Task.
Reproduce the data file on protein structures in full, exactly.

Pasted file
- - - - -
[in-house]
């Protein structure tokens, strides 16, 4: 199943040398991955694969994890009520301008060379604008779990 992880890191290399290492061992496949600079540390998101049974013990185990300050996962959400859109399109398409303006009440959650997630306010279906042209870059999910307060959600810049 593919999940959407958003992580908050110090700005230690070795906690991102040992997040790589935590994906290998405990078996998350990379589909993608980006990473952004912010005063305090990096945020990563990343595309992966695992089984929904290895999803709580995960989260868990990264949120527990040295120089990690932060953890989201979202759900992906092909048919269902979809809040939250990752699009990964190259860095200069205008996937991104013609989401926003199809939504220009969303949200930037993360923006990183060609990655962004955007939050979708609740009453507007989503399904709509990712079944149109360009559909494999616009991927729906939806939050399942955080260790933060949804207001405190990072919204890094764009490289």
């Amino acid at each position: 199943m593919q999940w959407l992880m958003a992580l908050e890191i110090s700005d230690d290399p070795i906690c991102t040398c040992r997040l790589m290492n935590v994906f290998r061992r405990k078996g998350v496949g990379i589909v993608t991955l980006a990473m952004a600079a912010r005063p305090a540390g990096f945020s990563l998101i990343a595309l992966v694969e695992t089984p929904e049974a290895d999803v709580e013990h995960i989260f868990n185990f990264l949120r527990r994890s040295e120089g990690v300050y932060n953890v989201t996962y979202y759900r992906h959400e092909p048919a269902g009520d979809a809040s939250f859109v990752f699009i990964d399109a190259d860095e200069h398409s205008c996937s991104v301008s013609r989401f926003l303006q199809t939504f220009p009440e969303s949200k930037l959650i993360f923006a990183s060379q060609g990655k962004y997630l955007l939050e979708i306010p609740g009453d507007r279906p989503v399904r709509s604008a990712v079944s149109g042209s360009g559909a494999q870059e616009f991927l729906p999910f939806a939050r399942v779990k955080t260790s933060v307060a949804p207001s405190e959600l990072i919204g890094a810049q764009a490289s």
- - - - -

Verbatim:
[in-house]
């Protein structure tokens, strides 16, 4: 199943040398991955694969994890009520301008060379604008779990 992880890191290399290492061992496949600079540390998101049974013990185990300050996962959400859109399109398409303006009440959650997630306010279906042209870059999910307060959600810049 593919999940959407958003992580908050110090700005230690070795906690991102040992997040790589935590994906290998405990078996998350990379589909993608980006990473952004912010005063305090990096945020990563990343595309992966695992089984929904290895999803709580995960989260868990990264949120527990040295120089990690932060953890989201979202759900992906092909048919269902979809809040939250990752699009990964190259860095200069205008996937991104013609989401926003199809939504220009969303949200930037993360923006990183060609990655962004955007939050979708609740009453507007989503399904709509990712079944149109360009559909494999616009991927729906939806939050399942955080260790933060949804207001405190990072919204890094764009490289």
């Amino acid at each position: 199943m593919q999940w959407l992880m958003a992580l908050e890191i110090s700005d230690d290399p070795i906690c991102t040398c040992r997040l790589m290492n935590v994906f290998r061992r405990k078996g998350v496949g990379i589909v993608t991955l980006a990473m952004a600079a912010r005063p305090a540390g990096f945020s990563l998101i990343a595309l992966v694969e695992t089984p929904e049974a290895d999803v709580e013990h995960i989260f868990n185990f990264l949120r527990r994890s040295e120089g990690v300050y932060n953890v989201t996962y979202y759900r992906h959400e092909p048919a269902g009520d979809a809040s939250f859109v990752f699009i990964d399109a190259d860095e200069h398409s205008c996937s991104v301008s013609r989401f926003l303006q199809t939504f220009p009440e969303s949200k930037l959650i993360f923006a990183s060379q060609g990655k962004y997630l955007l939050e979708i306010p609740g009453d507007r279906p989503v399904r709509s604008a990712v079944s149109g042209s360009g559909a494999q870059e616009f991927l729906p999910f939806a939050r399942v779990k955080t260790s933060v307060a949804p207001s405190e959600l990072i919204g890094a810049q764009a490289s």